High School Basketball

A fitting finish to a fab finals

John Clay
John Clay

There were surely some who were disappointed when the Cinderellas of the Sweet Sixteen, Elliott County and West Jessamine, didn't make the championship game.

They shouldn't have been.

Not after what the Rupp Arena crowd of 15,632 was treated to Saturday night. It was an epic struggle between two of the state's more storied high school basketball franchises.

Only this time, in this National City Boys' Sweet Sixteen, after three times the finals losers, Holmes came out on top, 67-63 after two overtimes.

This game had it all, starting with the rags-to-riches story of the Central Yellowjackets, led by their animated and energetic coach, Doug Bibby.

Central started the season 0-8, found its footing, won the 6th Region, then avenged a 23-point February loss to crosstown rival Eastern by knocking off the Eagles 71-65 in the Sweet Sixteen quarterfinals.

On Saturday morning, the Jackets proved too much, if barely, for tourney newcomer West Jessamine, which had ridden crafty point guard Jarrod Polson all the way to the final four before losing 52-48 to Central in the semis.

And had Central won with a 19-14 record heading into Saturday night, Bibby's club would have had the fewest wins and most losses of any tournament victor.

Then there was Holmes, a long, athletic team that shot lights-out in whipping Lexington Catholic in the quarterfinals Friday night, then did the job defensively to end Elliott County's sentimental and heralded run, ending the Lions' dream 67-57 on Saturday morning.

In truth, that win might have taken a bit out of the Bulldogs on Saturday night.

"We looked like we were in quicksand out there," David Henley, the Bulldogs' coach, said of his team's first half.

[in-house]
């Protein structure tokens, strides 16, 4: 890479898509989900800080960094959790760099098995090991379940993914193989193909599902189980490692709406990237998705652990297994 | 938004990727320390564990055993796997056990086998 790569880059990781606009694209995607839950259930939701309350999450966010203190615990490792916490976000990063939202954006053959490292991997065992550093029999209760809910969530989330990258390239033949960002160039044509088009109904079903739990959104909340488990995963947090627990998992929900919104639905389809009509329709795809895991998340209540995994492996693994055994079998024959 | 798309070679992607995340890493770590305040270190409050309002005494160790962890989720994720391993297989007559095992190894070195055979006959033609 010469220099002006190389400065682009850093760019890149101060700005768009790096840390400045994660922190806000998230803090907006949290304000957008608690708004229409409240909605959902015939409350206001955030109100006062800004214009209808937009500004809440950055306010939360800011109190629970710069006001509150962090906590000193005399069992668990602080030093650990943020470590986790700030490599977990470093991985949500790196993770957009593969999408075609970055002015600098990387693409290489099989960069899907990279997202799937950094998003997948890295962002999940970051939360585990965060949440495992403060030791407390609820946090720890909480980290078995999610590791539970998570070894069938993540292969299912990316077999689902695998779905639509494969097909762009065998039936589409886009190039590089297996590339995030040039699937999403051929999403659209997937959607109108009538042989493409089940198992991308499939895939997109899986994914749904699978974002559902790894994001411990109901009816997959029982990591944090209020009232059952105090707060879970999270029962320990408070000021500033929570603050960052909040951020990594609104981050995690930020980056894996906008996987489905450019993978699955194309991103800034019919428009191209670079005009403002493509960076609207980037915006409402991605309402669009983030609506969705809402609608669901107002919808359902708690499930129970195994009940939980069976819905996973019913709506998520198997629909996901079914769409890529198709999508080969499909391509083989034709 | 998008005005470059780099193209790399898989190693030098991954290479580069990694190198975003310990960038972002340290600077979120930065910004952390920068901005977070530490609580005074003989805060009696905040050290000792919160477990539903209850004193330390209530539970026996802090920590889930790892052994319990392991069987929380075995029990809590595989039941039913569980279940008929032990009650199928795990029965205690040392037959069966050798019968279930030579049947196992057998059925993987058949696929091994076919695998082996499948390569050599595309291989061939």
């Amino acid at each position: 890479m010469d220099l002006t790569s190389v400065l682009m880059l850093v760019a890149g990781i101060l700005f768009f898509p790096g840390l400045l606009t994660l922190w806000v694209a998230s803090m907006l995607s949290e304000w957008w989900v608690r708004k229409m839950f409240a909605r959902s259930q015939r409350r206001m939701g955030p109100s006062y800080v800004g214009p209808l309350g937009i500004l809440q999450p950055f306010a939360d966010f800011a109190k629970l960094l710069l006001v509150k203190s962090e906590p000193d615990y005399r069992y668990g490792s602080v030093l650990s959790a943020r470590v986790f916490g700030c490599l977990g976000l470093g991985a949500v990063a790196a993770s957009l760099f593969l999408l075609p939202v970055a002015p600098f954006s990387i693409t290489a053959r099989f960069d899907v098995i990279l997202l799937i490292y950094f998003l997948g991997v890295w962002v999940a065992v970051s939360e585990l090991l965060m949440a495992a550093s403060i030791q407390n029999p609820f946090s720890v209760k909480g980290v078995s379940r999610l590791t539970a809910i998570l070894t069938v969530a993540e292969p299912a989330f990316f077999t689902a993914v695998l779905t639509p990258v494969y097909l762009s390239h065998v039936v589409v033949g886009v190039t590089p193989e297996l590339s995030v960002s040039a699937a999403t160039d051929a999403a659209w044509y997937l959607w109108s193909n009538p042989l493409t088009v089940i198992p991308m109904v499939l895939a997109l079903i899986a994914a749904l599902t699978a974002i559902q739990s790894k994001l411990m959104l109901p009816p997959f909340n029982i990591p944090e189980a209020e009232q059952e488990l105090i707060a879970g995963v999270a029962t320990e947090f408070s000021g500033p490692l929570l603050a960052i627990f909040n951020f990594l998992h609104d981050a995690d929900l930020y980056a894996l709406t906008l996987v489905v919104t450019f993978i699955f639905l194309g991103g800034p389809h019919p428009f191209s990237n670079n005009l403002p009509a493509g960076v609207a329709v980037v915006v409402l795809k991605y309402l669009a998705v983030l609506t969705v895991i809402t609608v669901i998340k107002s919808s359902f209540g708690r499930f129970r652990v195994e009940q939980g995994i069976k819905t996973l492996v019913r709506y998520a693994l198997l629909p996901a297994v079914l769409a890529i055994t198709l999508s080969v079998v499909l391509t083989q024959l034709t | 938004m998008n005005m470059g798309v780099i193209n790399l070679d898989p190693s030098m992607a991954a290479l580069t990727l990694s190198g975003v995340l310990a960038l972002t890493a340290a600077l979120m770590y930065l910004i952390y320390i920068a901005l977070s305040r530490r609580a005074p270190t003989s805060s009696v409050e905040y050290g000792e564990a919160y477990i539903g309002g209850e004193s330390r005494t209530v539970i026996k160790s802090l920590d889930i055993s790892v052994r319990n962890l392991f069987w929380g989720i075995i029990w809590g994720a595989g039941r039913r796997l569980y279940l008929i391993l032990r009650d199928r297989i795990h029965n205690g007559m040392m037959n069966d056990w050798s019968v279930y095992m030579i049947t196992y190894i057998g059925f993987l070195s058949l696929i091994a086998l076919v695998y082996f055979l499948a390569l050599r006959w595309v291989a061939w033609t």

Holmes settled too often for three-pointers, and too often those threes clanged off the rim. The Bulldogs missed 10 of their 11 three-point attempts in the first quarter, 14 of 17 in the first half. No wonder Holmes trailed Central 30-21 at the half.

But the second half, the ball started to move, the shots started to fall. At the end of the third, Holmes had stuck a neck in front, 39-37.

And it seemed to have the trophy won when, with less than a minute to play, the game tied 51-51, Henley's club worked the clock and the ball masterfully to the perfect position of a Jeremiah Johnson layup with five seconds remaining.

Only, Johnson missed.

Amazingly, he missed.


"My team told me to keep my head up, that we had four minutes to go," said Johnson.

Make that eight minutes.

Ridge Wilson, Central's muscular two-point star, buried a bucket at the buzzer, from inside the lane, which extended the drama to a second overtime.

And surely Henley had to think, if only for an instant, about that championship game 26 years ago, when his Carlisle County team lost to Al Prewitt's Henry Clay Blue Devils in one of the lowest-scoring and most dramatic finals in tournament history.

Final that night: Henry Clay 35, Carlisle County 33 in three overtimes.

There had not been a multiple-overtime Boys' Sweet Sixteen finals since that night.

"It's so much different," said Henley. "When you're a player, you think you're supposed to be there. But as a coach, you know how hard it is to get there."

How hard it is to win it.

"I don't get too excited," Henley said. "At school they said, 'Mr. Henley, how come you never smile at the games even when we're ahead 60 points.' And I say, 'Because I want us to be ahead by 61.'"

But the coach can get emotional, and when it was finally over, after tournament MVP Ricardo Johnson came up with the clutch steal, starting a fast break that ended in Jeremiah Johnson's clinching bucket, the eyes got wet, and the tears flowed.

This time, tears of joy.

"It is," said David Henley, "the greatest feeling."

At the end of a great game.